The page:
There are over 7 million businesses in the US that have a paid employee. The majority of these have a physical premises of some kind, and these are affected by premises liability.
So, what is premises liability? If you have a premises, you have certain legal responsibilities in respect of it. If someone sustains an injury on your property, you may have to compensate them financially.
Equally, if you’ve suffered an injury on someone else’s premises that could have been avoided had they taken greater care to make the property safe, you may be entitled to a payout.
Read on as we explore premises liability and how it might relate to you.
What Is Premises Liability?
Premises liability is the legal doctrine which protects those who have been injured on someone else’s premises.
The laws in relation to the doctrine vary from state to state, with greater protection afforded to property owners in some cases and for visitors in others. However, all states require that property owners take some steps to create a safe environment for their visitors.
1] Common Events Giving Rise to a Claim in Premises Liability
Premises liability covers a wide array of potential circumstances. However, there are certain events that cause liability very commonly.
1) Slip & Fall Accidents
These are probably the most common cause of premises liability claims. If you fall and injure yourself while in a store or other business premises, you may very well have a valid claim.
Whether or not you do will depend on the responsibility of the premises owner for your fall. Was the floor wet, and, if so, was there a sign warning of it? Did you trip over something that should not have been there?
2) Inadequate Security
If you work in a premises like an office or a bank, your employer has a duty to take certain measures to ensure your safety. One of these is the provision of adequate security.
If an intruder gains access to your place of work and causes you harm, and this was only possible because of inadequate security, you may have a valid claim against your employer.
3) Dog Attacks
While most premises liability claims are taken against businesses, private property owners can be sued in this way as well. One of the most common reasons for such a claim is an attack by a dog.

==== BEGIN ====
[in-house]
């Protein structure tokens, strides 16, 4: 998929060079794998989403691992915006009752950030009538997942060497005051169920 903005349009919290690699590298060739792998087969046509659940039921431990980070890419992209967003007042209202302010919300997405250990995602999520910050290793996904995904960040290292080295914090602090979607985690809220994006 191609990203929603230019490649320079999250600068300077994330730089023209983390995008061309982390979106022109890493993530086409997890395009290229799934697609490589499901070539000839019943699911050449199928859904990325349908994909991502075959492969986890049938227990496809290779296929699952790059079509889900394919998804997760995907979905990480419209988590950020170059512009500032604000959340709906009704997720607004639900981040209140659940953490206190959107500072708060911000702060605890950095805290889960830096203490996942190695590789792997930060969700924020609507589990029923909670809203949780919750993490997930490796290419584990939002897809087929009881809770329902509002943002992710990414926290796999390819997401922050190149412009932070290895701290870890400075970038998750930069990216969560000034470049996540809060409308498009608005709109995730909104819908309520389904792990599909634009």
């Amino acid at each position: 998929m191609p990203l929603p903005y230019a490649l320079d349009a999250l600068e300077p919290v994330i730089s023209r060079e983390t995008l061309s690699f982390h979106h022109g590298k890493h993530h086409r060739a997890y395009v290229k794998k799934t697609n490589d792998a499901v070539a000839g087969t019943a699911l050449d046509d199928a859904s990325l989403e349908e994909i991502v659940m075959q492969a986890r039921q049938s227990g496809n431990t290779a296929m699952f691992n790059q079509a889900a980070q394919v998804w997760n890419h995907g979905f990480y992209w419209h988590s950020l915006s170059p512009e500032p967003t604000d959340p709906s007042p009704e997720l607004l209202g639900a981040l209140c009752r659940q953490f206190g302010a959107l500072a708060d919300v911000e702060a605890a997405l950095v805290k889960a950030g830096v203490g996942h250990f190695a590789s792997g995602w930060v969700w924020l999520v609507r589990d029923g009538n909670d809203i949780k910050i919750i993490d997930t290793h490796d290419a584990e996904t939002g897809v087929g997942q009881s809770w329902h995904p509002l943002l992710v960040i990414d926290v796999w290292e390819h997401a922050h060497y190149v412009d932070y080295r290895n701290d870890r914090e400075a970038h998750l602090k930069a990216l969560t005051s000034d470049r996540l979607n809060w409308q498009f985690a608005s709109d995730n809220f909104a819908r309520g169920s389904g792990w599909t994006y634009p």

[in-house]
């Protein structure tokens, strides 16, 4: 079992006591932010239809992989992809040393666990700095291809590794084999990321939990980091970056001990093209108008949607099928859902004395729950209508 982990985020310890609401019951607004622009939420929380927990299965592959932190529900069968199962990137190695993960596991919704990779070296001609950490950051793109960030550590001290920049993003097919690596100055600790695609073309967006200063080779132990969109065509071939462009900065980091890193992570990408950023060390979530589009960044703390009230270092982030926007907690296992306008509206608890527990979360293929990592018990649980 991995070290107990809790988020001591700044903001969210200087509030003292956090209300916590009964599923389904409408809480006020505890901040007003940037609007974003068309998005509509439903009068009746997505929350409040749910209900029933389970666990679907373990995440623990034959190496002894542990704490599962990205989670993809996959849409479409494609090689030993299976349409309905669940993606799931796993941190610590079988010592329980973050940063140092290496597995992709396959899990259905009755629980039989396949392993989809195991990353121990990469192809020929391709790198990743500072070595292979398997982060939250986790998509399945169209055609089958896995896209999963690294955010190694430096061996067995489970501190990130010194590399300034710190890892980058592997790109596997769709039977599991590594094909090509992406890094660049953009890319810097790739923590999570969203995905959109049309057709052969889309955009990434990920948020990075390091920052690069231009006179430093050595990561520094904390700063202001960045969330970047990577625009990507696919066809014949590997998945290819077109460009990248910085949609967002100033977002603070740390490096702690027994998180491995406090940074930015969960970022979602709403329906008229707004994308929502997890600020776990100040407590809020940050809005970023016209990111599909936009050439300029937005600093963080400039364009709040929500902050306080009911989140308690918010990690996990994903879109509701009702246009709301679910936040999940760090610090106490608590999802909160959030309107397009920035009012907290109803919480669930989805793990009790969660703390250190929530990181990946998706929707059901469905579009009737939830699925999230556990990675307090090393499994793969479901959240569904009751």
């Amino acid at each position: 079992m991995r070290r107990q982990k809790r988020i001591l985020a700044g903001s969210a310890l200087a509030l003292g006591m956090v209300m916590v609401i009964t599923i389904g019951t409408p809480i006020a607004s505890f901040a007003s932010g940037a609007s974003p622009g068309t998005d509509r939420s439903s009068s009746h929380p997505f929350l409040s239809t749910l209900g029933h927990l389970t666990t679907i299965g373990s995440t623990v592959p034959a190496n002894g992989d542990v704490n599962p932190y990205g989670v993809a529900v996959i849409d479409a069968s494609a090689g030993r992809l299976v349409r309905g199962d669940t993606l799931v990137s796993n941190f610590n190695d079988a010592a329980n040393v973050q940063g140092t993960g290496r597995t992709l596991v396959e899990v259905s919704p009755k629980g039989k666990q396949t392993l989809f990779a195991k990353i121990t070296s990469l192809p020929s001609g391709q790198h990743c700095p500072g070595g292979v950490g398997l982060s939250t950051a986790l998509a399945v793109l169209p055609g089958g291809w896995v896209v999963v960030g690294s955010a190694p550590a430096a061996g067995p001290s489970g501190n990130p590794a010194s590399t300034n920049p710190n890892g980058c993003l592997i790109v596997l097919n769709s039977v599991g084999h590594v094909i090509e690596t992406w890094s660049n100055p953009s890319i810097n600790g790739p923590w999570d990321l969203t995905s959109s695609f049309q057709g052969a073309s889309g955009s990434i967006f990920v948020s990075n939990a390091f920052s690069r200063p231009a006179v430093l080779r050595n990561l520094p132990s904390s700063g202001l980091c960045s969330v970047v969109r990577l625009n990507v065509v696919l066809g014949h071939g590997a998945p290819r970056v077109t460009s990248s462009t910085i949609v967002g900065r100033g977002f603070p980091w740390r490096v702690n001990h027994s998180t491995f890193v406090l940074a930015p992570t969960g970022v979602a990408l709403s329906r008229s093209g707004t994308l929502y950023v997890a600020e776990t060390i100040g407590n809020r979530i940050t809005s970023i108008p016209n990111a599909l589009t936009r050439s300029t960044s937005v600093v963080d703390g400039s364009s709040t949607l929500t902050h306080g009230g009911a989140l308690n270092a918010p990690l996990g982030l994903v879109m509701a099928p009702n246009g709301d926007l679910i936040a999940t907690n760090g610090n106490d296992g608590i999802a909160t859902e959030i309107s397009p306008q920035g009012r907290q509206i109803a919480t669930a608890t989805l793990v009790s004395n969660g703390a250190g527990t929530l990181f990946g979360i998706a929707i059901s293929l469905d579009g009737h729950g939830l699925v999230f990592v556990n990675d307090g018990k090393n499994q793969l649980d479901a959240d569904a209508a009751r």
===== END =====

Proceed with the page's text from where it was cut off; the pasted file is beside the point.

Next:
If you suffer injuries from a dog attack while on someone else’s property, they may be liable to compensate you for these injuries.
2] How To Succeed In a Premises Liability Claim
To succeed in a premises liability claim, you must show that the property owner has breached his or her duty of care to you, and that this has caused an injury.
It is important to note that there are two separate requirements here, and that both must be fulfilled.
If you have been injured on someone else’s property as a result of something that was your own fault, you will not be entitled to a payout. Similarly, if a property owner exposes you to danger but you do not suffer an injury, you will not have a claim.
3] The Property Owner’s Duty of Care
The property owner’s duty of care is the standard he or she must meet to defeat your claim.
There are three different types of visitor which give rise to three different levels of this duty.
This is the category which involves the highest level of responsibility on the part of the property owner.
An invitee is someone who is on property with the permission of the owner. The people that fall into this category are usually relatives or friends.
A property owner must keep their property reasonably safe for invitees. Liability may arise where they fail to do so.
A licensee also enters onto property with the permission of the owner, whether this permission is express or implied. The difference here is that a licensee enters a property for their own gain. A salesman, for example, would be considered a licensee.
The duty of care owed to licensees is generally less demanding than that owed to invitees. A landowner is only required to warn licensees of dangerous conditions that they know about, and that the licensee would not easily be able to discover themselves.
Trespassers are people who enter property without permission. Generally, no duty of care is owed to trespassers.
Trespassing children are an exception to this rule. Landowners must take care to avoid foreseeable risks of harm to trespassing children.
4] Should You Have Premises Liability Insurance?
If you own a business with physical premises, premises liability insurance is almost certainly a good idea for you. This is especially true if members of the public regularly come onto the property (such as in the case of a grocery store).
The extent of the coverage you get should depend on the nature of your business. If visitors to the premises face certain hazards due to the nature of your business, you should cover these angles when working out your policy.
Insurance premiums are a significant expense, and all business owners want to avoid expenses. However, if a member of the public brings a claim against you, it could end up being the best money you’ve ever spent.
5] Staying on the Right Side of the Law
What is premises liability? Depending on your situation, it can be a blessing or a curse.
For those who have suffered injuries, it can provide an important payout. However, it can be disastrous for businesses who fail to cover their obligations properly.